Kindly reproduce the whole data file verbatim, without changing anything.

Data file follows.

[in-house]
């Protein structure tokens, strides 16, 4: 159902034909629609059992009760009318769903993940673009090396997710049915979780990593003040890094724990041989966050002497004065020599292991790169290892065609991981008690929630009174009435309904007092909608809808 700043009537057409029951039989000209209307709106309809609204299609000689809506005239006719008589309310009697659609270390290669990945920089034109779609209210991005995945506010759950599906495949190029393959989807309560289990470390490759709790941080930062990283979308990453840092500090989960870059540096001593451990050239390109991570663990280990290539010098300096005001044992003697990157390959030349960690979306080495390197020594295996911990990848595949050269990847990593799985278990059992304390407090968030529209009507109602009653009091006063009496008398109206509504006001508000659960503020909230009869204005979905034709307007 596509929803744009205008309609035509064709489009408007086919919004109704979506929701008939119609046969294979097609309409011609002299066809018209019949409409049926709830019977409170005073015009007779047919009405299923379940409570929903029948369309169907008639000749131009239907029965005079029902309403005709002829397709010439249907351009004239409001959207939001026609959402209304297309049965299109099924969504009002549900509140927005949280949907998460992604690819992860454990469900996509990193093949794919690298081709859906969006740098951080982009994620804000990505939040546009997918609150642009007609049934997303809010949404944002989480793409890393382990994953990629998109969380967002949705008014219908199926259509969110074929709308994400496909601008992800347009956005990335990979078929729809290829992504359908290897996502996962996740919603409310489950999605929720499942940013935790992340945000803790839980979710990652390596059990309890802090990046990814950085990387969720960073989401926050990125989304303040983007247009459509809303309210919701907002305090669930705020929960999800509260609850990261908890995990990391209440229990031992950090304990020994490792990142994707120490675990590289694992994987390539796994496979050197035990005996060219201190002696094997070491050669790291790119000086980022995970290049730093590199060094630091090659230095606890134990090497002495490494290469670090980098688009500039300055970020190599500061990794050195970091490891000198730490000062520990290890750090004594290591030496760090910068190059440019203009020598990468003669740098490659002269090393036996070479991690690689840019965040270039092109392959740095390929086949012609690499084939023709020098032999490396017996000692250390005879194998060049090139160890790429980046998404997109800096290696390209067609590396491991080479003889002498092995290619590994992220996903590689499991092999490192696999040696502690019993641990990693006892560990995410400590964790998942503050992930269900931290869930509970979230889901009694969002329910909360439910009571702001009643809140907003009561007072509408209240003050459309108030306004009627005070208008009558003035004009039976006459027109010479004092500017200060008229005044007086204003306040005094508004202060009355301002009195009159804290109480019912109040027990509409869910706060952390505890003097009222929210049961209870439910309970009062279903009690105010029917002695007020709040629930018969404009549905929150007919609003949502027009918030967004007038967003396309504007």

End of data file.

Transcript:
[in-house]
């Protein structure tokens, strides 16, 4: 159902034909629609059992009760009318769903993940673009090396997710049915979780990593003040890094724990041989966050002497004065020599292991790169290892065609991981008690929630009174009435309904007092909608809808 700043009537057409029951039989000209209307709106309809609204299609000689809506005239006719008589309310009697659609270390290669990945920089034109779609209210991005995945506010759950599906495949190029393959989807309560289990470390490759709790941080930062990283979308990453840092500090989960870059540096001593451990050239390109991570663990280990290539010098300096005001044992003697990157390959030349960690979306080495390197020594295996911990990848595949050269990847990593799985278990059992304390407090968030529209009507109602009653009091006063009496008398109206509504006001508000659960503020909230009869204005979905034709307007 596509929803744009205008309609035509064709489009408007086919919004109704979506929701008939119609046969294979097609309409011609002299066809018209019949409409049926709830019977409170005073015009007779047919009405299923379940409570929903029948369309169907008639000749131009239907029965005079029902309403005709002829397709010439249907351009004239409001959207939001026609959402209304297309049965299109099924969504009002549900509140927005949280949907998460992604690819992860454990469900996509990193093949794919690298081709859906969006740098951080982009994620804000990505939040546009997918609150642009007609049934997303809010949404944002989480793409890393382990994953990629998109969380967002949705008014219908199926259509969110074929709308994400496909601008992800347009956005990335990979078929729809290829992504359908290897996502996962996740919603409310489950999605929720499942940013935790992340945000803790839980979710990652390596059990309890802090990046990814950085990387969720960073989401926050990125989304303040983007247009459509809303309210919701907002305090669930705020929960999800509260609850990261908890995990990391209440229990031992950090304990020994490792990142994707120490675990590289694992994987390539796994496979050197035990005996060219201190002696094997070491050669790291790119000086980022995970290049730093590199060094630091090659230095606890134990090497002495490494290469670090980098688009500039300055970020190599500061990794050195970091490891000198730490000062520990290890750090004594290591030496760090910068190059440019203009020598990468003669740098490659002269090393036996070479991690690689840019965040270039092109392959740095390929086949012609690499084939023709020098032999490396017996000692250390005879194998060049090139160890790429980046998404997109800096290696390209067609590396491991080479003889002498092995290619590994992220996903590689499991092999490192696999040696502690019993641990990693006892560990995410400590964790998942503050992930269900931290869930509970979230889901009694969002329910909360439910009571702001009643809140907003009561007072509408209240003050459309108030306004009627005070208008009558003035004009039976006459027109010479004092500017200060008229005044007086204003306040005094508004202060009355301002009195009159804290109480019912109040027990509409869910706060952390505890003097009222929210049961209870439910309970009062279903009690105010029917002695007020709040629930018969404009549905929150007919609003949502027009918030967004007038967003396309504007």